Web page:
At its core, big data is about predictions. It became a synonymous of data mining, business analytics and business intelligence; and has made a big change in BI from reporting and decision to predicting results [5]. Big data is not about collecting data, storing data or teaching machines to think and react like humans. Instead, it is about applying math to huge amount of data so as to give probabilities: the strong possibility that an email is a spam, a person is walking, stilling or running, or typed letters “alne” are supposed to be “alone”. The number of predictive examples is endless. The major key is that these systems including reality mining process operate well because of the quality of data on which they base their predictions.

After all, with the use of machine learning methods and statistical analytics, reality mining can now give a general picture of our individual and collective lives [5]. For this, we propose to apply data mining techniques and big data predictive analytics on data coming from mobile phones and sensors, to get the more accurate prediction. The real challenge of our study is to combine both big data and reality mining applied to smart phones and sensors’ data to predict patterns by proposing a solution which can be applied to any data prediction case study such as stress, pollution, weather, obesity, depression prediction, among others.

Related works

In the past few years, many researches were centered on the use of data mining tools in predicting outcomes in different areas such as: education, healthcare, weather, pollution, among others.

Authors in [6] presented big data tools and techniques in healthcare system; clarifying their effective and useful sides. They conclude that the integration of big data tools, data mining, medical informatics and big data analytics techniques; has the potential to make an important effective changes in healthcare delivery costing and healthcare outcome.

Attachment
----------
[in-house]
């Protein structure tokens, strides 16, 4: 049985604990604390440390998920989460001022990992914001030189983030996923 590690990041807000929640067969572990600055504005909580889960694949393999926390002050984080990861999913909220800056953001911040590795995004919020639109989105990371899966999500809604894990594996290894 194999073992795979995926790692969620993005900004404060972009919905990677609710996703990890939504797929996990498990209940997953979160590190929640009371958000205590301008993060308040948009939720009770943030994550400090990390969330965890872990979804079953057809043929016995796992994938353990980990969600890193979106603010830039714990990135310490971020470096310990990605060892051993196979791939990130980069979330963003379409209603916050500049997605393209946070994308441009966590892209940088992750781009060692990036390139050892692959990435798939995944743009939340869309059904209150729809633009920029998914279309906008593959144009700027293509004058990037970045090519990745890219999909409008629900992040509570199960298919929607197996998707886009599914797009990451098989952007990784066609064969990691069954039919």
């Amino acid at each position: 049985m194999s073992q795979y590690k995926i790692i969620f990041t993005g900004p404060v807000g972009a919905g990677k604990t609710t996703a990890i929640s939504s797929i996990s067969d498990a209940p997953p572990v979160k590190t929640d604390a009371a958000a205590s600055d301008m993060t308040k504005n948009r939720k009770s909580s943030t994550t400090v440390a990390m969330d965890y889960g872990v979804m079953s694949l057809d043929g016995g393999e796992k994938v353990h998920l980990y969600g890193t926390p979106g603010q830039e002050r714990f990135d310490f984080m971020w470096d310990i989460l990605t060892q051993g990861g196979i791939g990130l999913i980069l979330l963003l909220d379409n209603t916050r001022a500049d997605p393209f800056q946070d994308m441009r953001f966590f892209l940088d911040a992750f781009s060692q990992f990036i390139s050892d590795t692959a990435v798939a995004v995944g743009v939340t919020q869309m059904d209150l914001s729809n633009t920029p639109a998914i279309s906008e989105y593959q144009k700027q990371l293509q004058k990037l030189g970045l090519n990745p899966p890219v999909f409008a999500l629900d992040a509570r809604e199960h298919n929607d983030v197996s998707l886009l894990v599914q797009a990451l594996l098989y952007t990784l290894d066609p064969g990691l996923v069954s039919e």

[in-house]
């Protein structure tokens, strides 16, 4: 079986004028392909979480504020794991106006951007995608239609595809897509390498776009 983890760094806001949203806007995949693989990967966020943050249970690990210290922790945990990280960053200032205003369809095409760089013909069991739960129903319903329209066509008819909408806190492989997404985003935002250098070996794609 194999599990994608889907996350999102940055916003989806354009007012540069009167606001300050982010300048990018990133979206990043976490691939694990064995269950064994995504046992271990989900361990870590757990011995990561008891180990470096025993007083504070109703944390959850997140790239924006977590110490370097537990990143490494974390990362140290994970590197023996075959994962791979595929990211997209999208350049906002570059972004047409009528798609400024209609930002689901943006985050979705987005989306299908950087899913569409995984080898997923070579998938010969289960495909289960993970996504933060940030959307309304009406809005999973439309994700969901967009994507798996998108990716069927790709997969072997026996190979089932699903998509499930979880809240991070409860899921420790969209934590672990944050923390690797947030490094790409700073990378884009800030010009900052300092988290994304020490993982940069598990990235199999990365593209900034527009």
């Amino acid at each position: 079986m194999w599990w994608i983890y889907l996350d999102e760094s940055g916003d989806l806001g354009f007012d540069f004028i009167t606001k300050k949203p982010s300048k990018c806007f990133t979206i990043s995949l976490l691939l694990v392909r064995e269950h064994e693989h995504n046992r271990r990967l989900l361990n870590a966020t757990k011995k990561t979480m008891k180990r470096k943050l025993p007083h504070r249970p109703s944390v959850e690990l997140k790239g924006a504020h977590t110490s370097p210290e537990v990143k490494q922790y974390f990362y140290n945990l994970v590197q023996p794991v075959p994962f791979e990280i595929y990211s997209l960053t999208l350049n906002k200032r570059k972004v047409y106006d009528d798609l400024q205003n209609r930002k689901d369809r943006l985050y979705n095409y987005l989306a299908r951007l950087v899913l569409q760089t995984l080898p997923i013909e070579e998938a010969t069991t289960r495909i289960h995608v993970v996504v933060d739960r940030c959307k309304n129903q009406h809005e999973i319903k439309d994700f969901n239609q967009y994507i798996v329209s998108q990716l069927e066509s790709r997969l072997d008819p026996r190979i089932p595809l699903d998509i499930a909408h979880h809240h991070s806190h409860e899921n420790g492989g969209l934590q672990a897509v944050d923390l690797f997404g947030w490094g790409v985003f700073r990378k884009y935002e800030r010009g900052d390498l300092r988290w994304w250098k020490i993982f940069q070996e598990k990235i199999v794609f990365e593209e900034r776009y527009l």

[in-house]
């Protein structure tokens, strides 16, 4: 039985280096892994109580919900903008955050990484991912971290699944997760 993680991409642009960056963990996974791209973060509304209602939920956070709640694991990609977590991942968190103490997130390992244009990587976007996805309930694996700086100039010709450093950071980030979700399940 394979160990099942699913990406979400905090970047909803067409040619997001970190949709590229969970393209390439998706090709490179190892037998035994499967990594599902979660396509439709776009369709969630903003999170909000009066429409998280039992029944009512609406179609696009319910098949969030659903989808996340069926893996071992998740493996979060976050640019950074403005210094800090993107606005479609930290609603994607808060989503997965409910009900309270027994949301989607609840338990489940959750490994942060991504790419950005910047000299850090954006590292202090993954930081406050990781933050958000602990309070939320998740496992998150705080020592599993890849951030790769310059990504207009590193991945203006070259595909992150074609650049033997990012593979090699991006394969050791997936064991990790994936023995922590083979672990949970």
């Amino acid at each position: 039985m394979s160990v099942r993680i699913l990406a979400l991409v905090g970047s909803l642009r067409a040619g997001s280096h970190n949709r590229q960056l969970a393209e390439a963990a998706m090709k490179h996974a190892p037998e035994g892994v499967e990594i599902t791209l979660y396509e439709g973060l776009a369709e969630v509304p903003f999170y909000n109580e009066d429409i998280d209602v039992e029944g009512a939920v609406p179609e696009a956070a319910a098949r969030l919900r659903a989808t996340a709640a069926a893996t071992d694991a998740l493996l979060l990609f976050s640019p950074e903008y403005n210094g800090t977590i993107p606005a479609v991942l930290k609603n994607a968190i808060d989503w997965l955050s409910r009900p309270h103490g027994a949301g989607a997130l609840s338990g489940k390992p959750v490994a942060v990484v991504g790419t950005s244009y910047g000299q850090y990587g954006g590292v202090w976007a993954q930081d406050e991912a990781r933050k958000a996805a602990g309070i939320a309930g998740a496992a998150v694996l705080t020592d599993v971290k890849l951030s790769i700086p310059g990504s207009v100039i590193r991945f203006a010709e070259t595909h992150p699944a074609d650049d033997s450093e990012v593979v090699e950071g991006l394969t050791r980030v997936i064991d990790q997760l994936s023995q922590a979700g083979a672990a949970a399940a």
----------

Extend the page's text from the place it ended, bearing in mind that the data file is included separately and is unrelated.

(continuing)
Authors in [7] assert that clustering is the most powerful tool used in several forecasting domains. In their study, they propose a methodology of k-mean clustering for weather forecasting and got a list of weather categories based on the peak mean values of the clusters. When new data are presenting, K-mean affect it to the appropriate defined cluster. Therefore, they were able to predict weather events. Performance and correctness of their approach is also measured.

A performance comparison of four main machine learning algorithms: support vector machine (SVM), decision tree (C4.5), naive Bayes (NB) and k nearest neighbors (k-NN) on the Wisconsin breast cancer (WBC original) datasets is conducted [8]. In this study, authors achieve the correctness in classifying data with respect to efficiency and effectiveness of each algorithm in terms of accuracy and precision. The research shows that SVM make a good performance by reaching a highest accuracy (97.13%) with the lowest error, compared to the use of K-NN, NB and C4.5 classifiers.

The neuron-fuzzy technique was applied to the same previous dataset Wisconsin breast cancer [9]. They reached an accuracy of 95.06% with tenfold cross validation. In their work, a hybrid method is proposed to enhance the classification accuracy and achieved an accuracy of 95.96%.

The first academic literature review of the use of data mining tools to customer relationship management (CRM) applied to an academic database between the periods of 2000–2006; proposed a classification methodology to classify articles [10]. Eighty-seven papers were selected and classified. Papers were classified on four CRM categories (Customer Attraction, customer Development, Customer Identification and customer Retention) and seven data mining techniques (Classification, clustering, Regression, Forecasting, Association, Visualization and Sequence Discovery) were evaluated. The process of classification was independently verified. The research shows that the customer retention cluster got the most research attention. The goal of this analysis is to facilitate knowledge and guide future research applied to CRM using data mining tools.